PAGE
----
PIH Lesotho / Bo-Mphato Litšebeletsong tsa Bophelo


Aerial view of villages of Lesotho.
Aerial view of villages of Lesotho.

Nohana clinic
Patients waiting to be seen
at Nohana clinic.

PIH's project in Lesotho is our second in Africa and our first in a country suffering from extremely high prevalence of HIV. Approximately one quarter of Lesotho's adult population is HIV-positive and life expectancy in the tiny mountain kingdom has plummeted to less than 35 years. In addition, the Basotho people are being ravaged by a second epidemic. Lesotho's TB rate is the fourth highest in the world, and TB spreads rapidly and is particularly deadly where many people's immune systems have been weakened by HIV. The PIH project in Lesotho was launched in 2006 following an invitation from the government of Lesotho and consultation with our partners in Rwanda, the Clinton HIV/AIDS Initiative (CHAI), about where to replicate that successful model elsewhere in Africa.

The rural initiative

As in Rwanda, PIH began with a focus on bringing HIV and TB care and treatment to poor, rural communities that have largely been neglected by other AIDS programs and non-governmental organizations. In the case of Lesotho, that means remote villages high in the mountains that are often accessible only by single-engine propeller aircraft or on horseback. Our first project site in the mountain village of Nohana is less than 70 miles from the nearest hospital in Mohale's Hoek. But the terrain is so rough and the road in such ill repair that it takes eight hours to reach the clinic by car.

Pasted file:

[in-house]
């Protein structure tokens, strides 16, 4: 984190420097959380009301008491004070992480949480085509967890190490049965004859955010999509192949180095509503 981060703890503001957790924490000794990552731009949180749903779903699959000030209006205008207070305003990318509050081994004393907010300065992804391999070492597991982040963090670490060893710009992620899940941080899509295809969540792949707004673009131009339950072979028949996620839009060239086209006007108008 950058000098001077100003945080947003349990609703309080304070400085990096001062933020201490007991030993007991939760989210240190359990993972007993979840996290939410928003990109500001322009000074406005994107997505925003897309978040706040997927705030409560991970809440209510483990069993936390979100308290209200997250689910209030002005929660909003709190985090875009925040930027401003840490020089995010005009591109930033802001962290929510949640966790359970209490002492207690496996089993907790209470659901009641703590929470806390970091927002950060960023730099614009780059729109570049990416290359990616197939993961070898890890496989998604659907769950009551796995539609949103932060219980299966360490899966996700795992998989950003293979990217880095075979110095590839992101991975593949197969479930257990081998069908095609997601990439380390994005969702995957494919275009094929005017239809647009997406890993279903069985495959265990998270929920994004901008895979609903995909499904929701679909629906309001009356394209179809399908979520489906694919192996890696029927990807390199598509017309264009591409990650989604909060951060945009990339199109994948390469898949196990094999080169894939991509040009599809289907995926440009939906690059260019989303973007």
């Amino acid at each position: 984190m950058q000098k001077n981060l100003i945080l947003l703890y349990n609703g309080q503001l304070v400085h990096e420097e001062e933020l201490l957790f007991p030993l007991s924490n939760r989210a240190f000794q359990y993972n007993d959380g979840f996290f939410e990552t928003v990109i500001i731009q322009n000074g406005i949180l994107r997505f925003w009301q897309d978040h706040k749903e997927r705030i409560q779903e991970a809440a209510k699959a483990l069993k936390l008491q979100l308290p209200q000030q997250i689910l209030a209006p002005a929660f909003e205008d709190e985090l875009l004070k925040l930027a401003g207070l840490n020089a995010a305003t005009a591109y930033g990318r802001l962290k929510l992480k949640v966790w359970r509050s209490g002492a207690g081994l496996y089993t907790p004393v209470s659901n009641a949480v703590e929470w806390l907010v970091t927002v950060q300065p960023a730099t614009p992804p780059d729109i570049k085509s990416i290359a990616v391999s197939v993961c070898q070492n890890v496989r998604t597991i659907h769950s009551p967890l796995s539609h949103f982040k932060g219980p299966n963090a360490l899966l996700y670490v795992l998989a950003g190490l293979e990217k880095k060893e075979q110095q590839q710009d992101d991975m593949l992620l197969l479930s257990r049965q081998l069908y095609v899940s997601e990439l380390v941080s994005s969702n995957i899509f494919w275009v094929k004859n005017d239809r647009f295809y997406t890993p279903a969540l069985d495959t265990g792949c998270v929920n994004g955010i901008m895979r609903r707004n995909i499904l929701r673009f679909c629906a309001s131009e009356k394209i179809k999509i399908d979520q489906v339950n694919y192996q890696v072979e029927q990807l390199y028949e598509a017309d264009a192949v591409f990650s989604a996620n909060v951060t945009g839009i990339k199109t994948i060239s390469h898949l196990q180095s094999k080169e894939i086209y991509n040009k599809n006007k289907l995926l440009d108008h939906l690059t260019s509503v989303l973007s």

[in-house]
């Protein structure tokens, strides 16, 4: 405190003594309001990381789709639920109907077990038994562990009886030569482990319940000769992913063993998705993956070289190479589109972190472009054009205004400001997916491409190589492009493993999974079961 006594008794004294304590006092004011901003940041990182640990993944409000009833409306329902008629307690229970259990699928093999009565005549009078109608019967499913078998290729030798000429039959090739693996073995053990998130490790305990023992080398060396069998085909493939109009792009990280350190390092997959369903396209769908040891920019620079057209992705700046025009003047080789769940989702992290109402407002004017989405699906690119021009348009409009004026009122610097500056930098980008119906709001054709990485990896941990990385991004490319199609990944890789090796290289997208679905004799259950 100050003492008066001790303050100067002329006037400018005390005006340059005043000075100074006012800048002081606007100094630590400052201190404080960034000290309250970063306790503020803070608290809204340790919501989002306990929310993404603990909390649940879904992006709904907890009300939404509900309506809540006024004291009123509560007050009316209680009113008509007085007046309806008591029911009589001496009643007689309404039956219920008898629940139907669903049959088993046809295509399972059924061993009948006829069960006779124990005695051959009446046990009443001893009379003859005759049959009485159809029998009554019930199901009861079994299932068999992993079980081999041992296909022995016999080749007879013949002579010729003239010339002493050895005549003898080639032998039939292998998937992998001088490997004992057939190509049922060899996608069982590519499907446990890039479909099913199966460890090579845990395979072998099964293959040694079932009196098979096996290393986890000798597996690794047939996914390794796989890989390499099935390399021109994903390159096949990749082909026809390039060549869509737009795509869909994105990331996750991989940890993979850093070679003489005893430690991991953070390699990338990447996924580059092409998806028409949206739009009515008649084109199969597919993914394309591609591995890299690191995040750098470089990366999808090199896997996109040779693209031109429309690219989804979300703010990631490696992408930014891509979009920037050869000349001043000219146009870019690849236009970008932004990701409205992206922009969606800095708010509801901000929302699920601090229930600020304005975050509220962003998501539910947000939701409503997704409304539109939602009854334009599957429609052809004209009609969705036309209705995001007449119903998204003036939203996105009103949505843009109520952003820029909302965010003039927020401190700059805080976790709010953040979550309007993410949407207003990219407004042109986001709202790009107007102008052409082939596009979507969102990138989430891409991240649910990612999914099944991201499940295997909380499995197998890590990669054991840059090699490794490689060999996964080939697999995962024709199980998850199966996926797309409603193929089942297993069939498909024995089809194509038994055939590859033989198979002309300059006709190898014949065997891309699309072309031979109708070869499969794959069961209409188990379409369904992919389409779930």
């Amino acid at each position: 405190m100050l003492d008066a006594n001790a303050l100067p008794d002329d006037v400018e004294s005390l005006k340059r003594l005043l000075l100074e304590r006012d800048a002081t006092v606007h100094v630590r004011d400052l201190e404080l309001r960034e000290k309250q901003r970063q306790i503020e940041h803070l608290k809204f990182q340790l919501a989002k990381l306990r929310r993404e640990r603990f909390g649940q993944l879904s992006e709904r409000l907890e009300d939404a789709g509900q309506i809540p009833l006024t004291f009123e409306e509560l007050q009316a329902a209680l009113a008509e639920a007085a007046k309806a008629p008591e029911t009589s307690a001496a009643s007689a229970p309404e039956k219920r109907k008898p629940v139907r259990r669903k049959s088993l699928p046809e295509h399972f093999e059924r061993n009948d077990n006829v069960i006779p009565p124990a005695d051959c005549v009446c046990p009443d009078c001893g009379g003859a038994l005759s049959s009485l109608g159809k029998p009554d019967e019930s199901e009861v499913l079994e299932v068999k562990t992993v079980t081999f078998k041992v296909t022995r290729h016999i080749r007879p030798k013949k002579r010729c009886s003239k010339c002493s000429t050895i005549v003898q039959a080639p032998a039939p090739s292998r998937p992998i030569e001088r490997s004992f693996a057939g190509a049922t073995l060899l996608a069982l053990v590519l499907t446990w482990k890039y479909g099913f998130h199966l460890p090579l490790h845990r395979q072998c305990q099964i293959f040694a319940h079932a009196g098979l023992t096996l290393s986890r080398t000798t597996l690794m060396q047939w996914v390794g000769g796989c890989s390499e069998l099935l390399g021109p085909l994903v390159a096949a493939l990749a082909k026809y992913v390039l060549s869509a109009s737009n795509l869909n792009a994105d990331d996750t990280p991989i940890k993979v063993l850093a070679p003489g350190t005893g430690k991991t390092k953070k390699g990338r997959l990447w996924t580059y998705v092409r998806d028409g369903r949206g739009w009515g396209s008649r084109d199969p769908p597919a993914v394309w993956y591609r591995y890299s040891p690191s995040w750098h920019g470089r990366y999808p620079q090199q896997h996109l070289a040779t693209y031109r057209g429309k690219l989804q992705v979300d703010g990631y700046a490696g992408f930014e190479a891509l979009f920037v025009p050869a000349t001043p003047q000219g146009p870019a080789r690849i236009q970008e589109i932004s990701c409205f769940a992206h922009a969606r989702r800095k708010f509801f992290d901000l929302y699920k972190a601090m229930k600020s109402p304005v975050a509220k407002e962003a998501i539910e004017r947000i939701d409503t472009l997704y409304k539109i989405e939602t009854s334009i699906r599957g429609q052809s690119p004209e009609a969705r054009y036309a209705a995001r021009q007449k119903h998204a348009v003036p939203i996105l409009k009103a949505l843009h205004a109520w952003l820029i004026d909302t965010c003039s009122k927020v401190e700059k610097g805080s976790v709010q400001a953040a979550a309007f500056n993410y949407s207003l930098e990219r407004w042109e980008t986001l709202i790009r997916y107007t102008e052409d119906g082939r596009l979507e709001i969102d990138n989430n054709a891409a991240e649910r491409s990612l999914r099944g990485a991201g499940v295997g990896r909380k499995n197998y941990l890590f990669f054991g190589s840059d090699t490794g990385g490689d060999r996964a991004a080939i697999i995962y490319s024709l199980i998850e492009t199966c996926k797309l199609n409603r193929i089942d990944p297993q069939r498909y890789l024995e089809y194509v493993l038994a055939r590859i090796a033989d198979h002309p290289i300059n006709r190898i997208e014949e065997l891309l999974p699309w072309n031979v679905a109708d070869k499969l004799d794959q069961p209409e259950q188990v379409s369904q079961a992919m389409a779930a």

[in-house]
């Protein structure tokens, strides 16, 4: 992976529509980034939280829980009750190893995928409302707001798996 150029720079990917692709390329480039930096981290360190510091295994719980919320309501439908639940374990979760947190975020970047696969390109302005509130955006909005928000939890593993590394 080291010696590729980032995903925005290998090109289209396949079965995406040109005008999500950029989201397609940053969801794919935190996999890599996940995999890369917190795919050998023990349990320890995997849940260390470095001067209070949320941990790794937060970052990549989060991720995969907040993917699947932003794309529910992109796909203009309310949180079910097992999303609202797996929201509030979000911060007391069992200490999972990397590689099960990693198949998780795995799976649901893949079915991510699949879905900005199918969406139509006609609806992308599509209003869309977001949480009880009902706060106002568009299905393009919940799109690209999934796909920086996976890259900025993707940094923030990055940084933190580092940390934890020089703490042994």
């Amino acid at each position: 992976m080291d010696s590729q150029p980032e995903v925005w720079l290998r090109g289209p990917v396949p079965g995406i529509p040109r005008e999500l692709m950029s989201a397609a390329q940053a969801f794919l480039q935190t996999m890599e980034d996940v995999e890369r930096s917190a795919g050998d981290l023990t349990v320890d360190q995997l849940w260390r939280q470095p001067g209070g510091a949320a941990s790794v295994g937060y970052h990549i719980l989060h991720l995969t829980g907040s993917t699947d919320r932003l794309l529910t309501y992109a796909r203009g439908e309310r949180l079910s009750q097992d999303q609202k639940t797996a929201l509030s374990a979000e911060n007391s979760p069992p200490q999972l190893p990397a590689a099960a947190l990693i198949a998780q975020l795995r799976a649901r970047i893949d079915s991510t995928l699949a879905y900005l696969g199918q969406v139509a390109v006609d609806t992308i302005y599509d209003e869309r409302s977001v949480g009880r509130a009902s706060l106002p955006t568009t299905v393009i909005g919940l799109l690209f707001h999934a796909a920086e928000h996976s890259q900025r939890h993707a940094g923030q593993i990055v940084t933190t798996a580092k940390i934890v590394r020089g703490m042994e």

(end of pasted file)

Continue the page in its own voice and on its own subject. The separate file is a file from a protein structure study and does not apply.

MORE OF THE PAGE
Since arriving in Nohana in June 2006, PIH has been providing clinical support, training for nurses and village health workers and medications for treatment of HIV/AIDS and tuberculosis. The program also offers outreach and treatment for prevention of mother-to-child transmission of HIV and conducts home visits and educational meetings in villages served by the Nohana health center. With help from an agreement with the World Food Program, PIH is also providing nutritional support for HIV and TB patients, malnourished children and others who show clinical signs of malnutrition.